The president remarked in December that McCabe was “racing the clock to retire with full benefits.”

The inspector general has since January 2017 been investigating the FBI and Justice Department’s handling of the politically charged probe into Clinton’s use of a private email server while she was secretary of state, which is separate from the foundation probe. McCabe represents but a piece of that work.

Horowitz is also examining broad allegations of misconduct involving former FBI director James B. Comey, including the public statement he made recommending that the Clinton email case be closed without charges and his decision 11 days before the election to reveal to Congress that the FBI had resumed its work. McCabe briefly took over as the FBI’s acting director after Trump fired Comey in May.

The matter McCabe authorized FBI officials to discuss with a reporter came just as the bureau announced it was resuming its look at Clinton’s use of a private email server while she was secretary of state, though the article focused more on the separate case involving her family’s foundation.

The article presented McCabe as a complicated figure — one who lower-level officials felt was stymieing their work, even though it detailed McCabe pushing back against Justice Department officials so the case could move forward.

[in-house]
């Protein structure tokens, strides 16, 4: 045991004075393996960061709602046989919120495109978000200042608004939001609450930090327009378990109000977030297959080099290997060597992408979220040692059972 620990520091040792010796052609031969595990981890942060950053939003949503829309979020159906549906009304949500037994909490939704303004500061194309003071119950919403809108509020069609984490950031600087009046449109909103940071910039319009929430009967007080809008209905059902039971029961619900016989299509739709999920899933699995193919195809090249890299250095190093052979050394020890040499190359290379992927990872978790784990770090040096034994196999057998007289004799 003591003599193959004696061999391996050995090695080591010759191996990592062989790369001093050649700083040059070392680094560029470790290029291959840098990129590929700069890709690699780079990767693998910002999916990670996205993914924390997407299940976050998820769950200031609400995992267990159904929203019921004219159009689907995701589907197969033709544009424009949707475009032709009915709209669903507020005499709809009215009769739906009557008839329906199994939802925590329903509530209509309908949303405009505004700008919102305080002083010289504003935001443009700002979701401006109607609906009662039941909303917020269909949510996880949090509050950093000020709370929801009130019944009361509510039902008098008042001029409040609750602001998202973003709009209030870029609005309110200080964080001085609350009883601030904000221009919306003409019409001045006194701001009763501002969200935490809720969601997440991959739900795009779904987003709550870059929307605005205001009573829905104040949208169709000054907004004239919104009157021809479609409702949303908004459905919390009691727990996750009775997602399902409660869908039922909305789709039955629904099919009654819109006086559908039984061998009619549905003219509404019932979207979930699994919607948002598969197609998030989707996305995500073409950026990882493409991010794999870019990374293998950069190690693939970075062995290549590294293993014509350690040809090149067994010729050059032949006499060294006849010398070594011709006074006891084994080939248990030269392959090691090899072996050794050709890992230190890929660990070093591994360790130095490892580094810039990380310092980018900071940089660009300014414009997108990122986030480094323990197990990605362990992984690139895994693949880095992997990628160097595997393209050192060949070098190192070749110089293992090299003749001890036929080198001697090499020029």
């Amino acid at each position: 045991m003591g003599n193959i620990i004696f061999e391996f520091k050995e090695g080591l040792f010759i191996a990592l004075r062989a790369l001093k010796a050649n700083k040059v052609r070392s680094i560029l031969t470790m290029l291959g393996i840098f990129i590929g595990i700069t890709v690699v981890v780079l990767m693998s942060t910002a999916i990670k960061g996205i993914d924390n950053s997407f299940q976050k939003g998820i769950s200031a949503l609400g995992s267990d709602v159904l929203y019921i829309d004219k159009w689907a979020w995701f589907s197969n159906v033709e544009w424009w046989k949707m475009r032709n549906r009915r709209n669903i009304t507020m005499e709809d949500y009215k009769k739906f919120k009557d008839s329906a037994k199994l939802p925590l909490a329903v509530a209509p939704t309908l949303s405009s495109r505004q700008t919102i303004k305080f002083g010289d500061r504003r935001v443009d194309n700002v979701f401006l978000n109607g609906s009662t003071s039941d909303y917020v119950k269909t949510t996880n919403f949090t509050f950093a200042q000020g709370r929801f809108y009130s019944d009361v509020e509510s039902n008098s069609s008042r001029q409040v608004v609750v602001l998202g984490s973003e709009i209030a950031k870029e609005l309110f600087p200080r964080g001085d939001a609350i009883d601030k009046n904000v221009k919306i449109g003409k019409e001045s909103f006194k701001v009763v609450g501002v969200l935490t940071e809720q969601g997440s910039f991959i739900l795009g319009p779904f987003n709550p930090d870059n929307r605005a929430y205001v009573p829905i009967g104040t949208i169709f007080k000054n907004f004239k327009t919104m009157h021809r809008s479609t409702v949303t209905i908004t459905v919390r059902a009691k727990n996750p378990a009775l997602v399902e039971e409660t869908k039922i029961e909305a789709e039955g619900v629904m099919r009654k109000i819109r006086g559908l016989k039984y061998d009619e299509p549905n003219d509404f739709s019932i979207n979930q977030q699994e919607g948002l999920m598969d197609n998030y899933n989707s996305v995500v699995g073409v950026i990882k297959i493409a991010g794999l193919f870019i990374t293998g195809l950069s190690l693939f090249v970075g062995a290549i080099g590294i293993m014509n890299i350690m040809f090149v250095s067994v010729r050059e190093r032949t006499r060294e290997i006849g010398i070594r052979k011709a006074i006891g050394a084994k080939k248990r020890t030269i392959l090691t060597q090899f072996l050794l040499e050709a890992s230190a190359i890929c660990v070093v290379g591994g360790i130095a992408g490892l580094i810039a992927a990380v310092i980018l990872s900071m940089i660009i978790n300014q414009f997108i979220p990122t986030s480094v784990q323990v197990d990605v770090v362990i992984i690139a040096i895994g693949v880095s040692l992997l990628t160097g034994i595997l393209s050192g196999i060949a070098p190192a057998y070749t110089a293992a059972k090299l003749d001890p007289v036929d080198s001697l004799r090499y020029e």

The inspector general was interested in McCabe’s role in authorizing officials to talk about the matter, people familiar with the case said, because the article detailed ongoing criminal investigative work, which law enforcement officials are not normally allowed to discuss.

The Wall Street Journal report was written by Devlin Barrett, who is now a reporter with The Washington Post. Recently released FBI text messages show that Barrett had talked with the FBI’s top spokesman, Michael Kortan, and FBI lawyer Lisa Page, who worked for McCabe, two days before it was published.

Background briefings with reporters are common in Washington, particularly when reporters have information that officials feel compelled to respond to or add context to. In this instance, though, it might have been viewed as inappropriate because the discussion was focused on an ongoing criminal investigation.